13 tips for eating out if you have diabetes

Who says being diabetic means having to stay clear of eating out? A few minor adjustments can leave you worry free and your taste buds satisfied

13 tips for eating out if you have diabetes

Source: Healthy Cooking, February/March 2011

Managing your diabetes doesn’t mean you have to start avoiding your favourite eatery. With just a few easy-to-swallow tips and smart strategies for fitting friends and restaurant fare into your menu plans, you can avoid some common pitfalls and keep your calories, carbs, blood sugar‘and even appetite’in line.

Before you go

1. Splurge on an upscale restaurant. They tend to serve smaller portions of top quality foods and to feature local, in-season ingredients. Then, check out the lower-calorie, ‘special-diet’ selections.

2. Dine with other health conscious people. Research shows that diners tend to mimic the people around them. So if your friends order grilled, baked or broiled fish and salad with dressing on the side, you’re more likely to do the same. (Psst: Don’t forget to sample their entrees. The variety will make you feel as if you’ve indulged’and you’ll get an idea of what to order next time.)

3. Have a small snack at home an hour before your dinner reservation, if you’ll be eating later than usual. Munching on fruit, low-fat cheese or celery and carrots will curb your appetite and keep you wolfing down complimentary bread or tortilla chips while waiting to be served.

4. Go ahead, wear those tight-fitting pants or that fancy blouse‘anything that will help you steer clear of gorging or of taking a chance on ruining you best clothes with greasy ribs or heavily sauced entrees.

At the table

5. After being seated, take a quick stroll around the room. Before ordering, excuse yourself to wash your hands; then, on your way to the restroom, check out other diners; dishes for portion sizes, heavy sauces, etc. You’ll have a better idea of what to order.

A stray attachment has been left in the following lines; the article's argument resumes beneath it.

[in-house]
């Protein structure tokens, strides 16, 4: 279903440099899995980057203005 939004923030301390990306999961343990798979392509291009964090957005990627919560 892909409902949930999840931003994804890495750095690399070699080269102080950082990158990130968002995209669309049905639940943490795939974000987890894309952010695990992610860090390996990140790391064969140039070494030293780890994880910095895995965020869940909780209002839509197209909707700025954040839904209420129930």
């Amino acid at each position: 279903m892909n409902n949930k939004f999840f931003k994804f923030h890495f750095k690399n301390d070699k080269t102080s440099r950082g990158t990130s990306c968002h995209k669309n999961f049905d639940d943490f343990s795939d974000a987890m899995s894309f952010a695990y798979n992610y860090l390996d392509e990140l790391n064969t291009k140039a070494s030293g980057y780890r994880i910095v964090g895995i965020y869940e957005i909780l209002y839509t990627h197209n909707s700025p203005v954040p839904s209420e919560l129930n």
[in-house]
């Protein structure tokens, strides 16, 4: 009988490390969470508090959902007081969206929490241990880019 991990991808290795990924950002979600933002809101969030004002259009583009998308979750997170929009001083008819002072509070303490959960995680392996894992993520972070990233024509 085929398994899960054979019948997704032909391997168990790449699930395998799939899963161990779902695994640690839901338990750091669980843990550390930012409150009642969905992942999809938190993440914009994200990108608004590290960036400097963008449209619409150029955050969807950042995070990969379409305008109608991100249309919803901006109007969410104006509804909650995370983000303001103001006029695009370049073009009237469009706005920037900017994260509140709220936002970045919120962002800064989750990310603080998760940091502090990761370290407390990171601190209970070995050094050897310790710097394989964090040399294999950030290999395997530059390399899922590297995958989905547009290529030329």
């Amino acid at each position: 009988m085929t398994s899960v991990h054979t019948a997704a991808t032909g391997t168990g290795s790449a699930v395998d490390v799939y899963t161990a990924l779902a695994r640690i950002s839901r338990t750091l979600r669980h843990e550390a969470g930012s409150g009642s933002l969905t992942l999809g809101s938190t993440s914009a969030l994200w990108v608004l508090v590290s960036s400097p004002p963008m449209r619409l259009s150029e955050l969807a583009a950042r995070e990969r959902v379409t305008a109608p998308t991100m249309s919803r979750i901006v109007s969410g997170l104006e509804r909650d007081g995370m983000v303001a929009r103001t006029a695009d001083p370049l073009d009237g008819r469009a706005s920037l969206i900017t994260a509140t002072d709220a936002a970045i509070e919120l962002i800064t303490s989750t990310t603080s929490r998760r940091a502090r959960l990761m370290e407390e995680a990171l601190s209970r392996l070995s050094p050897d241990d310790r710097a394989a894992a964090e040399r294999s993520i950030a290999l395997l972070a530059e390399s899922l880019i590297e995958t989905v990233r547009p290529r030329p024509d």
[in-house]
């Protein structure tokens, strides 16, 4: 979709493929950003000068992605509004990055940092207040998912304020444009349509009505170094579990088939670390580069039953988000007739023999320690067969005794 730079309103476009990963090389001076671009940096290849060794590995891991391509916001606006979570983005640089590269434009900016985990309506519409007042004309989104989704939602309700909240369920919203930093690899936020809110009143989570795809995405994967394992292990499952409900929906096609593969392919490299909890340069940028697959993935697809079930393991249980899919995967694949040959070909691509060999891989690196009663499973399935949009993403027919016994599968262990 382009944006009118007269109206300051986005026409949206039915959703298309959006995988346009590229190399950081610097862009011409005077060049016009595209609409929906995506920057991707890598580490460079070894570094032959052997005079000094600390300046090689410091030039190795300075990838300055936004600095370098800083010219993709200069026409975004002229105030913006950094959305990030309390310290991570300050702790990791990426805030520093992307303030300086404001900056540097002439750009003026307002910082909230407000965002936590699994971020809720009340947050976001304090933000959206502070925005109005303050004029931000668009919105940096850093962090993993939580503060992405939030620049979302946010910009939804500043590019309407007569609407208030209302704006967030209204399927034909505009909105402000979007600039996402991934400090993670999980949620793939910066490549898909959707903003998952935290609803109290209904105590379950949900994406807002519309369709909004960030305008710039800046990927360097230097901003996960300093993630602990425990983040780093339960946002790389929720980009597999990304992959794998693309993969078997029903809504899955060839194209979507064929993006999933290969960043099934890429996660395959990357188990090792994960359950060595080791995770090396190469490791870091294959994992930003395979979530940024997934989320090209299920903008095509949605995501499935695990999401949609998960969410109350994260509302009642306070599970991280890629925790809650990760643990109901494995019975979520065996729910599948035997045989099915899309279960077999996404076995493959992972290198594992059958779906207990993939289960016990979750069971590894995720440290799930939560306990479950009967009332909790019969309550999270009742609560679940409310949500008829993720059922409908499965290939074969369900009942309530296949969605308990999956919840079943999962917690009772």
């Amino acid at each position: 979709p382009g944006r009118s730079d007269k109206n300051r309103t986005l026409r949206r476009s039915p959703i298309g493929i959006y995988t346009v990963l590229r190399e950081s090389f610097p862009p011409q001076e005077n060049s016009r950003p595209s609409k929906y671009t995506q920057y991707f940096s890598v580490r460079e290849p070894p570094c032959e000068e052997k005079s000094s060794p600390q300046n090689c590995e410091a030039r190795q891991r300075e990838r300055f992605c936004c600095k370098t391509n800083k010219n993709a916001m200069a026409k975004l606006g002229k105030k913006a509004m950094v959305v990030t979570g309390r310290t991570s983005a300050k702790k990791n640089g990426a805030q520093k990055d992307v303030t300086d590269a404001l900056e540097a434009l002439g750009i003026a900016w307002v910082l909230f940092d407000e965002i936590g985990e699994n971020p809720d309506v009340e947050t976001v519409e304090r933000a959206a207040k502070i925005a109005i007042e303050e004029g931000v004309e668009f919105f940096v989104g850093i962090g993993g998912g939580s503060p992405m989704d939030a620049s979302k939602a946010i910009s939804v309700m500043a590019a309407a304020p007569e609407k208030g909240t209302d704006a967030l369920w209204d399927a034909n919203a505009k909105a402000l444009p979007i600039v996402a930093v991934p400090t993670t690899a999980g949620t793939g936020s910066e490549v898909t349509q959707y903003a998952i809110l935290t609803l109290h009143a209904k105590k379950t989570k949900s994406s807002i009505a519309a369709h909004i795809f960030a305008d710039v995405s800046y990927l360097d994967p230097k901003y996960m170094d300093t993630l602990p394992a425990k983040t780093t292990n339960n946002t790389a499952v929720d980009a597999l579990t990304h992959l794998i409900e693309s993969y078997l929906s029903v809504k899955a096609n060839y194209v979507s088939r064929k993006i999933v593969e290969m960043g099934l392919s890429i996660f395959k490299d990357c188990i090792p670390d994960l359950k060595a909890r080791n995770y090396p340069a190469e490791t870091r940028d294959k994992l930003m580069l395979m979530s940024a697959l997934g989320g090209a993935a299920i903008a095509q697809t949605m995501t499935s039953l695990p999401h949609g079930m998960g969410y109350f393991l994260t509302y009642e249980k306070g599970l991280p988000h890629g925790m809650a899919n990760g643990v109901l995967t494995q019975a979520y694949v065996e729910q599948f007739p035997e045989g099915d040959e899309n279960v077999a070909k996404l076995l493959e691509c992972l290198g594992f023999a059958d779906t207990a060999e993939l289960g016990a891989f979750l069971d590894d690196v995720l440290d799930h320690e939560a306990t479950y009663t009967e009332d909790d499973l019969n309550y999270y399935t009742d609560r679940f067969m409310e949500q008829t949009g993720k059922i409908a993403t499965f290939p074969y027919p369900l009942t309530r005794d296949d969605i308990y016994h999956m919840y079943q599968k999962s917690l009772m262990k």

6. Start with a salad or clear soup. Either one is likely to have at least 2 servings of veggies and fibre, and be filling enough to take the edge off your hunger.

7. Drink water or calorie-free tea with your meal. Have a glass of wine or beer only if your blood sugar typically falls within your target range. If your levels tend to be more erratic, avoid alcohol and the possible hypoglycemia that can go with it.

8. Order smart. Choose entrees that are grilled, baked or broiled; ask for veggies that are steamed, not sautéed; request all sauces and gravies to be served on the side; avoid dishes described as ‘crispy, hand-battered, cheesy’ or ‘au gratin, creamy and golden.’

After dinner

9. Order one dessert for the table. Asking for extra spoons and forks will save on extra carbs and calories!

10. Better yet, why not have dessert on the run? Suggest a quick walk around the mall or to the nearest place that serves frozen yogurt and share some light exercise and gossip on the way.

11. Have your coffee black or with skimmed milk. Forget the frothy, foamy, frappe versions with added sugar, whipped cream and chocolate shaving’we call those ‘desserts.’

12. Check your blood sugar two hours after your meal. If it’s within your target range, you’ll know you can order the same thing when you go back to that restaurant. If not, you can make adjustments next time.

NO-NO when dining out:

13. Never save up calories or skimp on meals throughout the day for a big dinner out. With diabetes, it’s important to eat the same amounts of food at about the same times each day to maintain steady blood-sugar levels.

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